In 2019, Sciences Po hosted the 4th edition of the International Seminar on Undergraduate Studies with deans and provosts of multiple partner universities, including Oxford University, Columbia University, Ashesi University, University of Maastricht, UC Berkeley, Princeton University and more.
This past year, in France, the Minister of Education Jean-Michel Blanquer introduced a blanket ban on all internet-connected devices for school children between the ages of 3 and 15. According to recent studies, this innovative tech-ban actually increases academic performance amongst students. The Californian state has also followed suit by introducing similar measures to restrict and, in some cases, ban such devices in schools.
Furthermore, in the United States, tech-free zones are increasingly becoming a symbol of wealth and status. Rich parents ban their children from playing with smartphones or other such devices, favouring physical toys and human interaction. It is precisely this human contact which is becoming the real “innovation” of the moment. Whilst the wealthy have the purchasing power to buy the luxury of human attention, it is the financially disadvantaged who are developing greater technological dependence.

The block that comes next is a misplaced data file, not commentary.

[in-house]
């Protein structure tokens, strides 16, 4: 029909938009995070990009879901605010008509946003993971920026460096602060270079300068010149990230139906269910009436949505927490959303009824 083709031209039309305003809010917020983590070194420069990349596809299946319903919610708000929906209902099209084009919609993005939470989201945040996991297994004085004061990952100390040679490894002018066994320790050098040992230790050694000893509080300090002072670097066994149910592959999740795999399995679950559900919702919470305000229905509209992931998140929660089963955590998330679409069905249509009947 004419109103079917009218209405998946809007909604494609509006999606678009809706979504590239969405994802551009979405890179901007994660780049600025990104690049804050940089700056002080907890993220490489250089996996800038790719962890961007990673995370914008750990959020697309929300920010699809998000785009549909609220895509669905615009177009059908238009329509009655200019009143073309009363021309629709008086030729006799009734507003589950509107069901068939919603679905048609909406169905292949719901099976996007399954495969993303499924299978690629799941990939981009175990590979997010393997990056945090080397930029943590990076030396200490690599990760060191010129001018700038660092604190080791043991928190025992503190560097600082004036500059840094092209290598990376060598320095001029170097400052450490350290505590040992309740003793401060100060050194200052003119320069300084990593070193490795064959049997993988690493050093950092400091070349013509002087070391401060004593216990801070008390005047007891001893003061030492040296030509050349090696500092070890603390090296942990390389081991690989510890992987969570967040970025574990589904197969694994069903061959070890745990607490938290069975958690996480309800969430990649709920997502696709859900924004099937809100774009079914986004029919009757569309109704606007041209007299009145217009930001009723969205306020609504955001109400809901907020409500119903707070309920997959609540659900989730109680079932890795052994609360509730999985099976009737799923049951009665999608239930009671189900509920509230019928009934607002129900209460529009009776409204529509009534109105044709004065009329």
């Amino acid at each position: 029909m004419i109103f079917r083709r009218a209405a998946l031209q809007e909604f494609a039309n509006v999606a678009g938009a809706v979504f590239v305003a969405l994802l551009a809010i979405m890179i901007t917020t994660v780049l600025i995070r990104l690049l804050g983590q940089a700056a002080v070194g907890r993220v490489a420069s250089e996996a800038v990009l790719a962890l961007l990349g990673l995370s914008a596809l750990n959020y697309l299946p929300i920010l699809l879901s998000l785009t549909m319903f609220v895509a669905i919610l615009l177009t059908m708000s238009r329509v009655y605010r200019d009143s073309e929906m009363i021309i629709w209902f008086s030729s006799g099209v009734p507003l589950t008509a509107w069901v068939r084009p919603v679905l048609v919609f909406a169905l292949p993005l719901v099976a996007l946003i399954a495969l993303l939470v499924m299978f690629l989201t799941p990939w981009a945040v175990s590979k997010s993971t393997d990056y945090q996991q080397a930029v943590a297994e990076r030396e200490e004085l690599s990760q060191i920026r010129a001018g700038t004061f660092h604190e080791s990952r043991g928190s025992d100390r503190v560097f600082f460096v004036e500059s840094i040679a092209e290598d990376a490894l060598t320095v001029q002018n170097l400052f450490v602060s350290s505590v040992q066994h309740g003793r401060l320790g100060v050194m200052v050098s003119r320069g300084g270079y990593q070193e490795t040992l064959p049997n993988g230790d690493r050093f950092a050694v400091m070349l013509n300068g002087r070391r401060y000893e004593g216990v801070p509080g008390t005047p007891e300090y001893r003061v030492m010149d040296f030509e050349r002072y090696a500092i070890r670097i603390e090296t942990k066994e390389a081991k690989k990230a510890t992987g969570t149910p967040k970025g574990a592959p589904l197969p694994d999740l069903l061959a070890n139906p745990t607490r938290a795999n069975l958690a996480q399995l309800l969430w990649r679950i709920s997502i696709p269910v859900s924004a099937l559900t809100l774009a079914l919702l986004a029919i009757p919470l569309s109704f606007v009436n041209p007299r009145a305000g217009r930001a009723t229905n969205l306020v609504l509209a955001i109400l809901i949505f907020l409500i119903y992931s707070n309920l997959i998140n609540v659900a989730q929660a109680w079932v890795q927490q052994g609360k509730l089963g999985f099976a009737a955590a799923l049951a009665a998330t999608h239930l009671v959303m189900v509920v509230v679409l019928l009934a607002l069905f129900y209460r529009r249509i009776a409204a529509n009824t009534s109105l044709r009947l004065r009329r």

A schism is thus being created, in ways never seen before, by the technological revolution. It is perhaps by making educational spaces device-free that we can at least make learning a more level-playing field. Such topics were high on the agenda at the International Seminar on Undergraduate Studies; subjects of debate included classroom teaching and innovation, device-free classes, group work, and student welfare and well-being.
Sciences Po has already successfully introduced a number of “device-free classes”. Students found that concentration, participation and interaction greatly improved in these types of courses, and stated that they get more out of “device-free classes” than ones in which devices are permitted. A “device-free class” logo now appears in the syllabus next to the course description so that students are aware before registering for the course, and "opt in" to take a class in which the use of devices will be not be permitted.
Sources & related links:
- See the video from the 2018 International Undergraduate Seminar: Performance or Potential: What World-Class Universities Look For
- Fast Company: California Lawmakers introduce bill to ban all smartphones at schools
- New York Times: Human Contact is now a Luxury Good